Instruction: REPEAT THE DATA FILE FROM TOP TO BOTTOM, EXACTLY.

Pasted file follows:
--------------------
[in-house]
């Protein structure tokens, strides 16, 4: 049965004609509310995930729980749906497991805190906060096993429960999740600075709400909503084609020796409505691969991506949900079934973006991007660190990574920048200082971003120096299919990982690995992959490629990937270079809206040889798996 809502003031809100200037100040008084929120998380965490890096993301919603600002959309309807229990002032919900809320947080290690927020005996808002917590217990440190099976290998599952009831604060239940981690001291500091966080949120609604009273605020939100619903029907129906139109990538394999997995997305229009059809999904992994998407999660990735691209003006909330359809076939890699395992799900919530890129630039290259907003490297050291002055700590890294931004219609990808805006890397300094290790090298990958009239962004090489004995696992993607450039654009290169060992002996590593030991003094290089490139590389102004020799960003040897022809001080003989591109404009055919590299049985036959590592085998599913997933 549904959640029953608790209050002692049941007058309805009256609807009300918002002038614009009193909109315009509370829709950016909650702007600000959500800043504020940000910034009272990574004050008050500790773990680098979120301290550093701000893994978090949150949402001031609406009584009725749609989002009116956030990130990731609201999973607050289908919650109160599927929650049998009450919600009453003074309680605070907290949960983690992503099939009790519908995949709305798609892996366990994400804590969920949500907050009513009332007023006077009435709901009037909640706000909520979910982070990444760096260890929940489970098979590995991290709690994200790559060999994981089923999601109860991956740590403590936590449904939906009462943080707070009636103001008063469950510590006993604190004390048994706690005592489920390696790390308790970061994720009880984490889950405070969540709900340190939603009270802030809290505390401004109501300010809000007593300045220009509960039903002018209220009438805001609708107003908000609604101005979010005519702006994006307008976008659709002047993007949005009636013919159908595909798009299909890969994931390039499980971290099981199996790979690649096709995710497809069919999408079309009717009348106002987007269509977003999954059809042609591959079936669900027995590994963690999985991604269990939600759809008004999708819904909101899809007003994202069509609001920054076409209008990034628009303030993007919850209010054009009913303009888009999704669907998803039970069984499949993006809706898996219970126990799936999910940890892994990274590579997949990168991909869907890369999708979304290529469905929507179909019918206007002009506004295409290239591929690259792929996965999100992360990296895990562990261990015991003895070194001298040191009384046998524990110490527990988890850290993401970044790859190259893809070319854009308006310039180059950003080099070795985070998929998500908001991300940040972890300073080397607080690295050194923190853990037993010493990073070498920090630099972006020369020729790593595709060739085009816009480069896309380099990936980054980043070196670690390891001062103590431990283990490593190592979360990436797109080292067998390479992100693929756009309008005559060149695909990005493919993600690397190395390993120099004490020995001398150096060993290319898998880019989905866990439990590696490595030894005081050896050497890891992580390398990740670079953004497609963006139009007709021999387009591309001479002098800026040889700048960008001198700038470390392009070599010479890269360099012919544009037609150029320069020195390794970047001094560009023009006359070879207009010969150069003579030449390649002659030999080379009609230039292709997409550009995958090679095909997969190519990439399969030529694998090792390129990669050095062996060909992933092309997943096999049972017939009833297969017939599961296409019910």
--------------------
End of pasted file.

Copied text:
[in-house]
């Protein structure tokens, strides 16, 4: 049965004609509310995930729980749906497991805190906060096993429960999740600075709400909503084609020796409505691969991506949900079934973006991007660190990574920048200082971003120096299919990982690995992959490629990937270079809206040889798996 809502003031809100200037100040008084929120998380965490890096993301919603600002959309309807229990002032919900809320947080290690927020005996808002917590217990440190099976290998599952009831604060239940981690001291500091966080949120609604009273605020939100619903029907129906139109990538394999997995997305229009059809999904992994998407999660990735691209003006909330359809076939890699395992799900919530890129630039290259907003490297050291002055700590890294931004219609990808805006890397300094290790090298990958009239962004090489004995696992993607450039654009290169060992002996590593030991003094290089490139590389102004020799960003040897022809001080003989591109404009055919590299049985036959590592085998599913997933 549904959640029953608790209050002692049941007058309805009256609807009300918002002038614009009193909109315009509370829709950016909650702007600000959500800043504020940000910034009272990574004050008050500790773990680098979120301290550093701000893994978090949150949402001031609406009584009725749609989002009116956030990130990731609201999973607050289908919650109160599927929650049998009450919600009453003074309680605070907290949960983690992503099939009790519908995949709305798609892996366990994400804590969920949500907050009513009332007023006077009435709901009037909640706000909520979910982070990444760096260890929940489970098979590995991290709690994200790559060999994981089923999601109860991956740590403590936590449904939906009462943080707070009636103001008063469950510590006993604190004390048994706690005592489920390696790390308790970061994720009880984490889950405070969540709900340190939603009270802030809290505390401004109501300010809000007593300045220009509960039903002018209220009438805001609708107003908000609604101005979010005519702006994006307008976008659709002047993007949005009636013919159908595909798009299909890969994931390039499980971290099981199996790979690649096709995710497809069919999408079309009717009348106002987007269509977003999954059809042609591959079936669900027995590994963690999985991604269990939600759809008004999708819904909101899809007003994202069509609001920054076409209008990034628009303030993007919850209010054009009913303009888009999704669907998803039970069984499949993006809706898996219970126990799936999910940890892994990274590579997949990168991909869907890369999708979304290529469905929507179909019918206007002009506004295409290239591929690259792929996965999100992360990296895990562990261990015991003895070194001298040191009384046998524990110490527990988890850290993401970044790859190259893809070319854009308006310039180059950003080099070795985070998929998500908001991300940040972890300073080397607080690295050194923190853990037993010493990073070498920090630099972006020369020729790593595709060739085009816009480069896309380099990936980054980043070196670690390891001062103590431990283990490593190592979360990436797109080292067998390479992100693929756009309008005559060149695909990005493919993600690397190395390993120099004490020995001398150096060993290319898998880019989905866990439990590696490595030894005081050896050497890891992580390398990740670079953004497609963006139009007709021999387009591309001479002098800026040889700048960008001198700038470390392009070599010479890269360099012919544009037609150029320069020195390794970047001094560009023009006359070879207009010969150069003579030449390649002659030999080379009609230039292709997409550009995958090679095909997969190519990439399969030529694998090792390129990669050095062996060909992933092309997943096999049972017939009833297969017939599961296409019910």